AR-15: Handguards and Barrels

Recently a friend asked me a few questions about an AR-15 he was considering for purchase. It prompted a lengthy response on my part that I thought would be good to share here. The rifle in question was a Smith & Wesson M&P15PS, which is a piston carbine with traditional carbine-length handguards. Here is a summary of his questions:

Do you know if it’s possible to put a longer handguard on a carbine setup?  The handguard always look so short which seems to be bad for retention and also for possibly burning your self or resting it on something…  I would like to put a longer handguard on the M&P piston one, but would then need to put a rail mount sight further down the barrel do you know about people doing stuff like that?

As you can imagine, I had a few things to say about this setup:

I don’t know much about that particular model but on paper it looks like a decent, relatively basic rifle. I don’t see a forward sling mount and the barrel is the “M4 contour” which I would avoid personally given the relative thinness of the barrel at several points along the barrel. Sure, it probably won’t matter under light use but a medium or heavy barrel will last longer and dissipate heat better, especially under rapid or extended fire.

You asked about the handguard. The standard carbine-length hand guard is 7-8″. Mid-length is usually 9-10″ and rifle length is 12″. Given that this rifle has a piston system you might be limited in what you can do. Specifically, you mentioned concerns for having the hot components touching stuff. I’m not really sure this is something to be concerned about. I can’t imagine ever reaching my hand that far forward while carrying or shooting the gun although I do like the 10″ rail on my SR-556, which covers most of the gas block. Perhaps with your reach it could be an issue but that setup is standard issue for M4 military users (82nd Airborne, Rangers, etc.). You might touch something with the barrel or gas block, but that’s possible with any AR-15.

So, with the gas block you have, there may be no way to put a free-float tube on that rifle without it being some sort of over-size (large diameter) tube. You can of course replace those handguards with anything else that will fit a carbine setup but that will by definition not go beyond the front handguard ring, i.e., not achieve your stated goal.

My preference is and has always been to have a free-floating handguard with an integrated rail system (quad rail). This is because you can attach a sling, bipod or whatever you want and not have it create any stress on the barrel. If you press hard into a sling that is attached to the barrel, you can significantly change the geometry such that your shot goes way left (or right in your case). Same goes for bipod: it can make the POI go high if attached directly to the barrel as is the case with rail systems that simply replace the stock handguards.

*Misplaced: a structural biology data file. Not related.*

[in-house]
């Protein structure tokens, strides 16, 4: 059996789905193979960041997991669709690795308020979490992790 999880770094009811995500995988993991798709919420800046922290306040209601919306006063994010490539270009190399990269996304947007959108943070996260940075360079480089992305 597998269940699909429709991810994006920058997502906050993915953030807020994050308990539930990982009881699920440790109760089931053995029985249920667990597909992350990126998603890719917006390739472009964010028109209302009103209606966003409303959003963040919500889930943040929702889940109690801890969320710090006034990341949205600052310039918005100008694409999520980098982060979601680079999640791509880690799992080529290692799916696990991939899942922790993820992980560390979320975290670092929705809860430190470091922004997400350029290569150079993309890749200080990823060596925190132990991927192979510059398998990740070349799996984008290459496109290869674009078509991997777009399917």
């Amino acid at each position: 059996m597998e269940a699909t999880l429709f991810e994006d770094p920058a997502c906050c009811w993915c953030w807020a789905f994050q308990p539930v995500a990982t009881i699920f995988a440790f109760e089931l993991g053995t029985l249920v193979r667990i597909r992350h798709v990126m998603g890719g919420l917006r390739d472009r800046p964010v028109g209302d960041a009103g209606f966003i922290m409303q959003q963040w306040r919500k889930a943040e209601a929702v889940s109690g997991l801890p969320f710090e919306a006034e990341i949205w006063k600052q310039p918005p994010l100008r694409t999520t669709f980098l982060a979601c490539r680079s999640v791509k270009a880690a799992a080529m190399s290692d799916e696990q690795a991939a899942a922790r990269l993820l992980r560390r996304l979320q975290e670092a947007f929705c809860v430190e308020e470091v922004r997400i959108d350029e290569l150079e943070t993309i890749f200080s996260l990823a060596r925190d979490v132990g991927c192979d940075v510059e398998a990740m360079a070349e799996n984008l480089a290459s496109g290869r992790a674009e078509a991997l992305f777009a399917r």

The rifle in question looks quite good as a general purpose carbine. Put an optic on the top rail and you are all set. However, you don’t have any mounting points for lights, FVG, bipod, etc. and if you created a sling mount on the hand guard, that would stress the barrel as mentioned.

If this is to be a patrol carbine you have to ask yourself which features are really important. Would you even use a sling? Probably only in a SWAT/HRT role I would think. Same goes for FVG, bipod and perhaps even for a tactical light although I certainly keep one on my AR at all times. Bad things don’t always happen in the daylight.

Lastly, you mentioned the need to place a front sight further down the barrel if you covered or otherwise compromised the existing front rail, right? Be aware that this would only be ideal if the sight is rigidly attached to either the barrel or a free-floating handguard. In other words, if you cover that existing gas block with some sort of after-market extensions, they may not be rigid enough (mounted in the handguard rings) to keep zero with the new front sight. The plastic handguards don’t usually have to be held very tightly in place.

So, I would say that it is probably hard to go wrong buying any M&P product but depending on your intended purpose this particular model might be too much of a compromise. Then again, it might be perfect as a light, simple, accurate piston gun. Only you can determine that.

Well, you knew you would get an earful, didn’t you? 😉 Darn it, I need to get back to my blog!

And so I have.

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